U.S. Card Skimming Fraud Grows 700+% in First Half of 2022

Credit card and debit card skimming fraud is back with a vengeance in the US, while other fraud types are seeing global growth

At FICO World 2022, I hosted a session where we talked about global fraud trends like authorized push payment scams and romance scams. But here in the U.S., criminals are revving up their debit and credit card skimming fraud activities, which is seeing a resurgence after busting onto the scene about 20 years ago. And card skimming is big business; the FBI estimates that “skimming costs financial institutions and consumers more than $1 billion each year.”

Card Skimming Fraud – Old Threat, New Growth

Card skimming occurs when a criminal puts a device called a skimmer on a card reader, anywhere you might swipe or insert a card. Often thieves will put a false front on an ATM, gas pump or point-of-sale (POS) terminal, which reads and records the information on the card’s magnetic strip. They can also use small inserts in the card reader slot, which are incredibly difficult to detect.

Often skimmers include pinhole spy cameras, to capture videos of people typing their PIN numbers. More sophisticated scammers will put a false front on the keypad, which can act as a key logger for capturing PIN data. Once a customer has used a compromised card reader, the fraudster can download or wirelessly transfer the card details and the video of the PIN being typed, giving them complete access to the account.

One of the most insidious aspects of skimming fraud is that a transaction at a compromised location usually goes through without a hitch. The unsuspecting consumer has given their financial details to a criminal, but typically won’t notice anything amiss until fraudulent charges start showing up, or the money in a checking or savings account disappears. And by then, it’s usually too late.  

Finding More Needles in the Haystack

One of the best parts of my job is actively fighting back against fraudsters. We do that by monitoring and reporting on compromised ATM and debit locations in the U.S., through FICO’s Card Alert Service. Earlier this year, we saw an alarming increase in the number of compromised cards.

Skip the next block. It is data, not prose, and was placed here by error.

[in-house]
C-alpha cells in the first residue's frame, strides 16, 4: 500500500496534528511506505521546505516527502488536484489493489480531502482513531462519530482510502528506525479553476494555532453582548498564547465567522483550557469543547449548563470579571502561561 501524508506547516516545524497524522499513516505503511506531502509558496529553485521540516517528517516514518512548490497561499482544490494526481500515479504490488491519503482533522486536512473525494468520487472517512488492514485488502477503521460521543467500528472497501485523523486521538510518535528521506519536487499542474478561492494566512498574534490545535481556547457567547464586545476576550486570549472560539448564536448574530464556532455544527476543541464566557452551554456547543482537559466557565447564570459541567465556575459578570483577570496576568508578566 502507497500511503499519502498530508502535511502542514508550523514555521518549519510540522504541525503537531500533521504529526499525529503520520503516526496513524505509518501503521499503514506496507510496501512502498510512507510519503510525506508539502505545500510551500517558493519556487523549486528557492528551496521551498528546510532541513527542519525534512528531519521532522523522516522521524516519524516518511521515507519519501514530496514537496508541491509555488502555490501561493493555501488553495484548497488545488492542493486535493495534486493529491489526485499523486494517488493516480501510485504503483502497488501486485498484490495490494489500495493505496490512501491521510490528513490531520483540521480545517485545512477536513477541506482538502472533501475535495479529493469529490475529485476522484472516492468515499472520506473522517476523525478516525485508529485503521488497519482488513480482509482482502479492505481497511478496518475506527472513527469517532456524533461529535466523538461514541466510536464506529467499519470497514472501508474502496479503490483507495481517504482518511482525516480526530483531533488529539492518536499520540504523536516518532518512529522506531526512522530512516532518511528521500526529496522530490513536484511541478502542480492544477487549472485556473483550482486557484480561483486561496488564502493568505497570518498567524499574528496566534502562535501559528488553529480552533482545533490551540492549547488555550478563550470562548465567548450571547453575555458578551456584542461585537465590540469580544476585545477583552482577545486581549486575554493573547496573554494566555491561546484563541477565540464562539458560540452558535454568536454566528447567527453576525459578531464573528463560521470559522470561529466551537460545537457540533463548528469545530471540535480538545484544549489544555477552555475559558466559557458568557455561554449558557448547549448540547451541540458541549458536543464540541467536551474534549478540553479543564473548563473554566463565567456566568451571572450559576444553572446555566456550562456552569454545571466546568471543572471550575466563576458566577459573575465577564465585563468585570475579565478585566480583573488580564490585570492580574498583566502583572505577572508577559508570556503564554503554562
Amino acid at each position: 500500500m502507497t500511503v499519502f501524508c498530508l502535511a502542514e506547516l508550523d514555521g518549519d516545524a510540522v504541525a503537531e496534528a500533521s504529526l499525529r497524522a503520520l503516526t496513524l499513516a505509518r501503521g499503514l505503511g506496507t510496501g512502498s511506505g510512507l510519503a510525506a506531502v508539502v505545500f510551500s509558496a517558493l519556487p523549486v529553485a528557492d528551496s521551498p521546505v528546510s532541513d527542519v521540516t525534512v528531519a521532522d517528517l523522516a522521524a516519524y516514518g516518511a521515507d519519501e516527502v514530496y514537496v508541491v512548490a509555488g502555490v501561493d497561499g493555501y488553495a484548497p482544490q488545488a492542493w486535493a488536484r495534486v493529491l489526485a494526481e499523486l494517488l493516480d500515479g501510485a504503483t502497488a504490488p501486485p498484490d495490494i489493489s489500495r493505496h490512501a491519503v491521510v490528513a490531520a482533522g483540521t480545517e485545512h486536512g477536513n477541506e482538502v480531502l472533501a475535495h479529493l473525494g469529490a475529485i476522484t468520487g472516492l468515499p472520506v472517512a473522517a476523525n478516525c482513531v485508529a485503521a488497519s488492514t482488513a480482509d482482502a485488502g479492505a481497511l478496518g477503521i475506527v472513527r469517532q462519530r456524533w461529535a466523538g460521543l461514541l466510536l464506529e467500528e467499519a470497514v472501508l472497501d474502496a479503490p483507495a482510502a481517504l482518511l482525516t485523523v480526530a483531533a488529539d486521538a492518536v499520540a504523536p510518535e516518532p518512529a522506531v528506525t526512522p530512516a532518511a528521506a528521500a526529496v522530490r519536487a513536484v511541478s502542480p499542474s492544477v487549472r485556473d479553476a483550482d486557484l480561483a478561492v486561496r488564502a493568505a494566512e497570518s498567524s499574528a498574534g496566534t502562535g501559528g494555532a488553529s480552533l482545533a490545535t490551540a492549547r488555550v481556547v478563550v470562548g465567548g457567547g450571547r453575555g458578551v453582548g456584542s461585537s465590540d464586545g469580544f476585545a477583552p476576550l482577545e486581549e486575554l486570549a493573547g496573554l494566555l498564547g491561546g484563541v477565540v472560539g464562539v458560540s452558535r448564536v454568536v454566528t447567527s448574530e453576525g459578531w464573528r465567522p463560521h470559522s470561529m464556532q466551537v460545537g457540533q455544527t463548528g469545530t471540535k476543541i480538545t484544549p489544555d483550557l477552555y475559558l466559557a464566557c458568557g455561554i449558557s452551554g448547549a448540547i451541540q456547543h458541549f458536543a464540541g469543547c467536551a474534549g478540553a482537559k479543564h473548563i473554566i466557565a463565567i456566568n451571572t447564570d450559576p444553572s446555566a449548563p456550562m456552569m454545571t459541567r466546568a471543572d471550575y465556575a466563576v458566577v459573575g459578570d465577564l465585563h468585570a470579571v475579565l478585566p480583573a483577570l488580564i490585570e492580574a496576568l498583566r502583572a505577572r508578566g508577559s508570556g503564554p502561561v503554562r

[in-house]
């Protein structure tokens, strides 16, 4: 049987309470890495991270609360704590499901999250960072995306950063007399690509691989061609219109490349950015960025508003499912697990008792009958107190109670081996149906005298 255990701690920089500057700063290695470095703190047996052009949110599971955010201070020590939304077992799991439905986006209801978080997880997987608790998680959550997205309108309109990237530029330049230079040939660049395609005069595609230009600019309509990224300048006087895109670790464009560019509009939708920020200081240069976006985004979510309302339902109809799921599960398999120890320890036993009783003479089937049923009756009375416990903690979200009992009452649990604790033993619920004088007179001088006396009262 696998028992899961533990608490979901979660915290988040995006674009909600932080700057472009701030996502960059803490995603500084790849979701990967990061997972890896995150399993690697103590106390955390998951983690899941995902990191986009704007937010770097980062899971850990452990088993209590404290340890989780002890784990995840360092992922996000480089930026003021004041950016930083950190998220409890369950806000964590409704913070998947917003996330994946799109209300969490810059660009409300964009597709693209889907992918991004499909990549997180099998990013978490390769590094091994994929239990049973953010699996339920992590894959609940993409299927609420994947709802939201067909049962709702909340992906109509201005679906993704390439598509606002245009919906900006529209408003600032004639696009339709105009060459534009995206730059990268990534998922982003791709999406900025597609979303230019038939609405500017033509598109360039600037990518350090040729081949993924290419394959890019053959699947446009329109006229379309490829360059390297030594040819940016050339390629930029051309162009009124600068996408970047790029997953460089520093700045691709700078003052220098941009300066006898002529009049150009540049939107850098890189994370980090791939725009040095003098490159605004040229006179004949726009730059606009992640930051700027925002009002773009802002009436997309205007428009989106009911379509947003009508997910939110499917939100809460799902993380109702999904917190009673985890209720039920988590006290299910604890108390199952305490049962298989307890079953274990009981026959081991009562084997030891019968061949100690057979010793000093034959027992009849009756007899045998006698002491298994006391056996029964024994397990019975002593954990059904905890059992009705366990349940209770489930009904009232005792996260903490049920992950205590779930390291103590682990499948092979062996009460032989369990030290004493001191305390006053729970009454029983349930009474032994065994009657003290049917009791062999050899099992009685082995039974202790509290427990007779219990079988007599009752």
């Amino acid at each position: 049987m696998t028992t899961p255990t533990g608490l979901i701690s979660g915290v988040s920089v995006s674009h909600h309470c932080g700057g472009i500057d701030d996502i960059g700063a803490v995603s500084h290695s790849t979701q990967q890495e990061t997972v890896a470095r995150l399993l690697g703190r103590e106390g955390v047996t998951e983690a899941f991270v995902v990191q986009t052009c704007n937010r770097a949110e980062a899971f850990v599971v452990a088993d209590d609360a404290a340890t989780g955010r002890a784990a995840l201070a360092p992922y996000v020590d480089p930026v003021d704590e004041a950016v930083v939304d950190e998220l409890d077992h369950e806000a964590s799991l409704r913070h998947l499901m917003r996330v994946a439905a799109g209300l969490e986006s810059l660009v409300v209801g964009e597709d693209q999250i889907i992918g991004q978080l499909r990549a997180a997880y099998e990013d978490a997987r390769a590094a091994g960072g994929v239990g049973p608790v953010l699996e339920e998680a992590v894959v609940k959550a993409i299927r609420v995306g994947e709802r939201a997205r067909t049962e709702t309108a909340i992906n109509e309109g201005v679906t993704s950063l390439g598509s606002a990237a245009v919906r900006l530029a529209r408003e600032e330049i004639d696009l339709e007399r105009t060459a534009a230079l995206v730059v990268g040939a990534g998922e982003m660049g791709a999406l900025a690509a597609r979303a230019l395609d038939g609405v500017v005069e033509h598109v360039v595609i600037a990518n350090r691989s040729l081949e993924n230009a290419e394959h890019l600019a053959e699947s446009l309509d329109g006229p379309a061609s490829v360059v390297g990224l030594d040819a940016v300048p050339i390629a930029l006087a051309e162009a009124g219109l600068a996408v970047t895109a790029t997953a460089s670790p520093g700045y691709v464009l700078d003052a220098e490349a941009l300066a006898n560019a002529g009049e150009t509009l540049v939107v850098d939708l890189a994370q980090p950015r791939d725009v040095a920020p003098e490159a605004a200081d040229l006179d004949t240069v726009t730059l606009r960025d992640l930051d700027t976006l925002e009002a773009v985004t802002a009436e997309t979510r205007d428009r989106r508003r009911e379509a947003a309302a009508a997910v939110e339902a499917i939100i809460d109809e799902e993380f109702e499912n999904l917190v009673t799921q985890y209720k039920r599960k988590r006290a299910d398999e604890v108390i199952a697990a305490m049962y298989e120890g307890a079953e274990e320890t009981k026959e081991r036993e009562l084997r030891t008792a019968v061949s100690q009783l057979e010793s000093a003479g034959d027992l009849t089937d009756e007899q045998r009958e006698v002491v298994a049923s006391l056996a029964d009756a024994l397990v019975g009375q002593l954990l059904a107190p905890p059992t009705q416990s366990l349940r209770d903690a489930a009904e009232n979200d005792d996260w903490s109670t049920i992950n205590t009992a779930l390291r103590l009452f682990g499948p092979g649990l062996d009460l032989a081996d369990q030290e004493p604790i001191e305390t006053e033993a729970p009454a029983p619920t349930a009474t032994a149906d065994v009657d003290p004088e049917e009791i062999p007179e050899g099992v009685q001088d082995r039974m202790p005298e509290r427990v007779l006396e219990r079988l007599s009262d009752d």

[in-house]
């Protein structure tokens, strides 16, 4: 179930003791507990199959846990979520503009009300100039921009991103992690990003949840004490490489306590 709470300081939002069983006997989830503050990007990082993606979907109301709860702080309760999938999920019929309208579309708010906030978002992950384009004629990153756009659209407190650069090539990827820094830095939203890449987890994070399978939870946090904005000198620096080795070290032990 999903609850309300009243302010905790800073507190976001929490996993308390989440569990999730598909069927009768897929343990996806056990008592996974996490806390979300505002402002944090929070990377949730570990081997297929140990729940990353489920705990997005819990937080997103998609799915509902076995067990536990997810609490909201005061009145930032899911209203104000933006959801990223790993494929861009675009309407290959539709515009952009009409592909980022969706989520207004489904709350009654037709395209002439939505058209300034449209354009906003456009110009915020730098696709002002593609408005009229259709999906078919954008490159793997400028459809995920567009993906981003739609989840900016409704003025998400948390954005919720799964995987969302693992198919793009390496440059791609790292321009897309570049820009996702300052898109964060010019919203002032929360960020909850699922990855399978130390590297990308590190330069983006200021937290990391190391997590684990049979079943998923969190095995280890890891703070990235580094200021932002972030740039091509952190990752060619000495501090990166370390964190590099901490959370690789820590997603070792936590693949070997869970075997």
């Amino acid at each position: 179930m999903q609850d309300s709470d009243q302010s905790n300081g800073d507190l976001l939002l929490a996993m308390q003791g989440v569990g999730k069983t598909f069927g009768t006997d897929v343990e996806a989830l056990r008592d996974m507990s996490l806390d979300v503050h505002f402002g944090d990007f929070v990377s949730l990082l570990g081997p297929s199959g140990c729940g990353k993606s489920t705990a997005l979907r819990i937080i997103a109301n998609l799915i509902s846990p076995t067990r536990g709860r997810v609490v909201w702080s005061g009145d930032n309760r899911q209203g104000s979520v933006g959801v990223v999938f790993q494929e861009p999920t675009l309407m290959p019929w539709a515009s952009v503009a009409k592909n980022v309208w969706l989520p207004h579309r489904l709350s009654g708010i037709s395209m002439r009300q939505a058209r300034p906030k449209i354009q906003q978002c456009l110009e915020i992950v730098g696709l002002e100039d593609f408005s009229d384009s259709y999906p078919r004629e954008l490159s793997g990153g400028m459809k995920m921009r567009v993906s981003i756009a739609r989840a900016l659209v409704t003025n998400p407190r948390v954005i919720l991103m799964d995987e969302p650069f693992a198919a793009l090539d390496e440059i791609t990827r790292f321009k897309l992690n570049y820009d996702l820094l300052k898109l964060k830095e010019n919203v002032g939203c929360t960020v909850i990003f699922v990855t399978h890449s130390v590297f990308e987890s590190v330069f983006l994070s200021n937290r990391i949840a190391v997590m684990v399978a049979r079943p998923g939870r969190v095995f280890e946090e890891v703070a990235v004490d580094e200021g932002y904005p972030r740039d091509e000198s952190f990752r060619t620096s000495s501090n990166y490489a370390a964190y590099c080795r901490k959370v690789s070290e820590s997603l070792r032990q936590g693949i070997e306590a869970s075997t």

For the first half of 2022, we’ve found a year-over-year increase in compromise events of 759%, up from 548% in the first quarter. That also represents a 501% increase in the overall number of compromised cards detected, indicating that thieves are back to their old tactics of skimming card and PIN information.

We’re also seeing some interesting trends in when and where fraud happens after a skimming event. Our data shows that more than half (53%) of skimming incidents happened in California, with another 23% happening in New York, Pennsylvania and Maryland. Of the total compromises detected, 63% happened at a single brand of convenience store, while only 20% took place at a branch ATM.

Fraud related to skimming shows up relatively quickly after a card was used in a compromised location, with 54% happening within two weeks. While it’s not quite smash-and-grab, the speed with which fraud happens after a card gets compromised shows that criminals know they have a limited window to get away with using the stolen information.

Fighting Back Against Card Skimming Fraud

There are concrete steps that both banks and consumers can take to fight back against skimming fraud. For consumers, one of the easiest ways to thwart a skimmer is to simply cover up the keypad while typing in a PIN.  Without the PIN to unlock the card data, the fraudster can’t use the card details to make charges.

Consumers can also look for things that seem “off” or “fishy” about a particular terminal. In Oakland, one convenience store customer recently found a card skimmer. He noticed that a card reader had buttons that didn’t match others in the store, and he pulled up and lifted off a skimmer that had been placed on the reader. Noticing small differences in a POS terminal or at an ATM can mean the difference between a safe card and a compromised card.

 

Card skimming device
This card skimmer, found in an Oakland convenience store, has a recorder that is able to steal personal information found in a card's magnetic strip or chip. Source: KTVU Fox 2

 

For banks, knowledge is power. Using information from Card Compromise Reports (CCRs) and Suspect Reports – both of which are available through FICO’s Card Alert Service – banks and other financial institutions can quickly act on known compromised cards for block and reissue, or monitor cards more closely for signs of fraudulent activity.

Banks can also pay close attention to things like balance inquiries. In the first half of 2022, we’ve found that approximately 65% of transactions that led to identifying a compromise were balance inquiries, so setting up flagging or further investigations around balance inquiries can be a powerful tool in fighting compromised cards.

Finally, banks can use geographically based rules to help combat skimming fraud. Since skimming incidents tend to be concentrated in specific geographies, strategies like setting lower limits for out-of-area transactions are useful ways to minimize potential fraud impacts.

Follow me on LinkedIn for more insights about FICO’s innovative fraud fighting efforts. 

How FICO’s Card Alert Service Can Help Fight Card Skimming Fraud

 

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